It’s been a busy day for legal geeks. Over Justice Breyer dissent, the Supreme Court has stayed the simultaneous webcasting of the the highly anticipated Prop 8 challenge, pending further review (Wired | Above the Law). You may remember webcasting of trials being an issue in the Tenenbaum trial almost exactly a year ago (which went all the way up to Justice Souter in his capacity as Circuit Justice, and was denied).
Meanwhile, Billboard notes that a the Circuit Court of Appeals for DC on Friday displayed some skepticism over the FCC’s authority to regulate Internet service providers in the name of network neutrality. One of my friends was at the hearing, so I hope to hear more from him on this point. This also is probably a good time to note that the always excellent Future of Music Coalition has come out with a new tool for artists to comment FCC net neutrality regulation. There’s an interesting tension in the music industry here, as Billboard seems to hint at net neutrality being a bad thing (as it hinders the ability of P2P filtering and other ideas record companies and some artists support), while the FMC has come out strongly in support of neutrality as an equalizing force in the industry.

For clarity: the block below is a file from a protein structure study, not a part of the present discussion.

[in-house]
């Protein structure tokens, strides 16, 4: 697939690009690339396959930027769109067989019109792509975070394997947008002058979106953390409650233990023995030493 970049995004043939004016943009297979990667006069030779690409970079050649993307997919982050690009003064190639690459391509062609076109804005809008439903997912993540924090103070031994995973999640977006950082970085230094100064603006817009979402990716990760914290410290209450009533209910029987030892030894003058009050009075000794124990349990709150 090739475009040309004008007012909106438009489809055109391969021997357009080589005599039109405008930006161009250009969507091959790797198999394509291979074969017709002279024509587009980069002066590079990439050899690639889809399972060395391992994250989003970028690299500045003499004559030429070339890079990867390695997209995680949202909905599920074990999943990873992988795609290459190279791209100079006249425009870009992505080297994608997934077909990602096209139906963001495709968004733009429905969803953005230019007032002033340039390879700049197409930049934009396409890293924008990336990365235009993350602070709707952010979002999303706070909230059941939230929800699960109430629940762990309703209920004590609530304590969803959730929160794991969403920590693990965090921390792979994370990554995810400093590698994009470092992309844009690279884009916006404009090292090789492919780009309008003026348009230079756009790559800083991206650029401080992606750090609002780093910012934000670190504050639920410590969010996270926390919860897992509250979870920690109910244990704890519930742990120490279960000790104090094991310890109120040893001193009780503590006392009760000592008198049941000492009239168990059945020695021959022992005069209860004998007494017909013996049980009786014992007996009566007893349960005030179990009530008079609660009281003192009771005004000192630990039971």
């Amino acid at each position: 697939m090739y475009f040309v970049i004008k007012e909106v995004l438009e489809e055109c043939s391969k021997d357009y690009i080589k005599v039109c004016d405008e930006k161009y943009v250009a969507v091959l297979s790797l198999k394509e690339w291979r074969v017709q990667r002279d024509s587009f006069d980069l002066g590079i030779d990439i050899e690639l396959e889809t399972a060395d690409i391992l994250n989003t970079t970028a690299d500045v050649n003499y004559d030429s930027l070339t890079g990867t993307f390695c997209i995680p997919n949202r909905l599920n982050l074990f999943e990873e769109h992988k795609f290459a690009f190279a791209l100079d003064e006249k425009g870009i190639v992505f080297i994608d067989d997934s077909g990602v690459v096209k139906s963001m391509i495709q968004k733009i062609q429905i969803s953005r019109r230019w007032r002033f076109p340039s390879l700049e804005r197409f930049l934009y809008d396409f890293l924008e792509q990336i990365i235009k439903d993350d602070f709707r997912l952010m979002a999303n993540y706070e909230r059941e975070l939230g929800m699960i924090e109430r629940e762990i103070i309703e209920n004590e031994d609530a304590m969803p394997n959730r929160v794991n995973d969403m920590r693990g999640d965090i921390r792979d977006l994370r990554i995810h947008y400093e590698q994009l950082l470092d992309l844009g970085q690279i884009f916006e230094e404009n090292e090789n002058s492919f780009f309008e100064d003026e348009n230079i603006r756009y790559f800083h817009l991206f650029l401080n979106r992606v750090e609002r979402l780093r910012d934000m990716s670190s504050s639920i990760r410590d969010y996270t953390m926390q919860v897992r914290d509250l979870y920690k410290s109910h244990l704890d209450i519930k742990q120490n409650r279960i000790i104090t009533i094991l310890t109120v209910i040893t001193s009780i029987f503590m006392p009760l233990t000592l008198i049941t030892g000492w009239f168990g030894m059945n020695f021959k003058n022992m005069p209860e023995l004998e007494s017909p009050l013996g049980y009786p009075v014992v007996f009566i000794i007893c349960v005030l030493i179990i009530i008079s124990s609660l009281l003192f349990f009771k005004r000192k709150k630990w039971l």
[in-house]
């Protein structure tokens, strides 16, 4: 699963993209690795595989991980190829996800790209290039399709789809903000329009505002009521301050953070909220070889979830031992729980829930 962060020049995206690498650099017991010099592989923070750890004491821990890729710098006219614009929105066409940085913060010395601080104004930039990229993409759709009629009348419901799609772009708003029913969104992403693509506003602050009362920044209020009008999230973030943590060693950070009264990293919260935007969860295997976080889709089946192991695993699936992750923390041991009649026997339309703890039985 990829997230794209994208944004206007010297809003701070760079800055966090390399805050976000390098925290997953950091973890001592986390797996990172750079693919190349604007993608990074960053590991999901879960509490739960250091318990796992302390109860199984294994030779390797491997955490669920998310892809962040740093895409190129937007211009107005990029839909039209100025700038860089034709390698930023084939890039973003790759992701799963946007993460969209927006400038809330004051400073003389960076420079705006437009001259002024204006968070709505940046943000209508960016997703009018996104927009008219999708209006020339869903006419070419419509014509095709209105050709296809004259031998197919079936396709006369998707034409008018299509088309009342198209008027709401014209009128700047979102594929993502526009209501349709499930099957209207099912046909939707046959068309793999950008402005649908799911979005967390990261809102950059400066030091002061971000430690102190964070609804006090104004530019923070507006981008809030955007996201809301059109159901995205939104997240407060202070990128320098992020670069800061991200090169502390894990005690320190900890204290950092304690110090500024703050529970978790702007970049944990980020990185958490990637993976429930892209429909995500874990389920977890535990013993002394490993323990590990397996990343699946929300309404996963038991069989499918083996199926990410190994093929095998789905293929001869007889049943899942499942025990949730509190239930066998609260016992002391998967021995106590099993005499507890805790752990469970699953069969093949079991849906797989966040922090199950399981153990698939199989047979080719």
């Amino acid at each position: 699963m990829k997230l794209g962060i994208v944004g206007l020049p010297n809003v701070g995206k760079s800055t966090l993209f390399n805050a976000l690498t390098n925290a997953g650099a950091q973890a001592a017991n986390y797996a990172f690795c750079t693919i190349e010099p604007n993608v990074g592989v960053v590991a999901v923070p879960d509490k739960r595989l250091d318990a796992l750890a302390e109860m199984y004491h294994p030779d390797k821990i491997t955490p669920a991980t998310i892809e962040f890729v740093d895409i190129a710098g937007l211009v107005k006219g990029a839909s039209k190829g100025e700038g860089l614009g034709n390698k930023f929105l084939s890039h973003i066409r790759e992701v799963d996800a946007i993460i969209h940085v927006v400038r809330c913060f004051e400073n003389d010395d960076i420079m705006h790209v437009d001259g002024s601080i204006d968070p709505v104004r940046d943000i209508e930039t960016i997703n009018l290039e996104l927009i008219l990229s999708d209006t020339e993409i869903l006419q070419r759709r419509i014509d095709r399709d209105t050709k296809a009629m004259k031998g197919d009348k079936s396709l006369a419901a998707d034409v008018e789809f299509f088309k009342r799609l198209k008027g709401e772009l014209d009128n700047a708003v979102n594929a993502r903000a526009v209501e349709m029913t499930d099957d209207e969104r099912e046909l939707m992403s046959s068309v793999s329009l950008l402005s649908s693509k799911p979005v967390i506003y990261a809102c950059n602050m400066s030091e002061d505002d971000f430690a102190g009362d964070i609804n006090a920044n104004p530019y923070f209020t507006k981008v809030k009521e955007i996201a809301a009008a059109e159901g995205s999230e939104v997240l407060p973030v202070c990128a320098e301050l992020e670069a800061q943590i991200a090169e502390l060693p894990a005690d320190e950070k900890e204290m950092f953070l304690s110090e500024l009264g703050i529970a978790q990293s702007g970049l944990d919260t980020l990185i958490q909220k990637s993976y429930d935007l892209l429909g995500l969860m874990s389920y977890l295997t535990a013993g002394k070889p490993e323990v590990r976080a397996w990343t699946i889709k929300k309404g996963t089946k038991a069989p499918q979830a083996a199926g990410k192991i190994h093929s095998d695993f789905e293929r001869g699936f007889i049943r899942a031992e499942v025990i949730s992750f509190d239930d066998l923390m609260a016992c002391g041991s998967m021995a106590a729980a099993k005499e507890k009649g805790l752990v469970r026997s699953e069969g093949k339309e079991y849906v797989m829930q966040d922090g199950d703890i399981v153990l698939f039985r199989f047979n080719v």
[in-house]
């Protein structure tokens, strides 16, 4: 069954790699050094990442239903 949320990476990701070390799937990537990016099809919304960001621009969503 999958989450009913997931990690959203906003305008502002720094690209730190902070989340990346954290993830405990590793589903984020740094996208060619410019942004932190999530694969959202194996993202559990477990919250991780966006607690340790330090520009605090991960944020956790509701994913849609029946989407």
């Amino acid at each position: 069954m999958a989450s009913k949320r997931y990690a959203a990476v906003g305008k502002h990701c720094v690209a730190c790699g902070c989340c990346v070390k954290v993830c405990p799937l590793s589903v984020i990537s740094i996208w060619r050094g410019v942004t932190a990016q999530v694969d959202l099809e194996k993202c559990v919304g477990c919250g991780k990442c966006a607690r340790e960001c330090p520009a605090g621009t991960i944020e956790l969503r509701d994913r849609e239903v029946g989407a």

Billboard also has a music-centered rundown of CES for the curious. Billboard notes an increased use of music celebrities (Ms. Gaga, Mr. Dre, Mr. Diddy, Mr. Rock, and Ms. Swift) to promote consumer electronics from Monster Cable, Qualcomm, Sony. Billboard treats this as an indication that consumer products budgets are loosening up, which may be a good sign for the music economy (and the economy in general).
Techdirt is hosting an interesting discussion over the use of the Obamas to sell things and its implications under misappropriation law, after a billboard showing the President wearing a Weatherproof jacket was erected in Times Square and PETA circulated a picture of Michelle Obama as an anti-fur wearer, both without the Obamas’ consent. Long story short, as Paul Alan Levy puts it, the White House probably has no legal ground to complain, but that doesn’t mean the action is without risk: this presents be an opportunity for Michelle to complain about PETA’s more extreme elements, or for the President to comment on whether or not he though Weatherproof actually made a good jacket. So far, this one has been all sound and fury.
Oh, and on the Massachusetts front: a kid from my hometown learned a hard lesson about fire safety the Fourth Amendment, and Councilor Mike Ross (still) doesn’t care about college people. I have to dispute UHub’s tally on the Ross cases of taking hard anti-college student stances, however. I count three: the 2004-05 attempt to force all off campus students to register private information with the BPD as a matter of law, the now-infamous no-more-than-four-students-per-unit regulation, and this new attack on Northeastern for accepting 3.9% more students than anticipated (though it sounds like there may have been some form of agreement on that last one).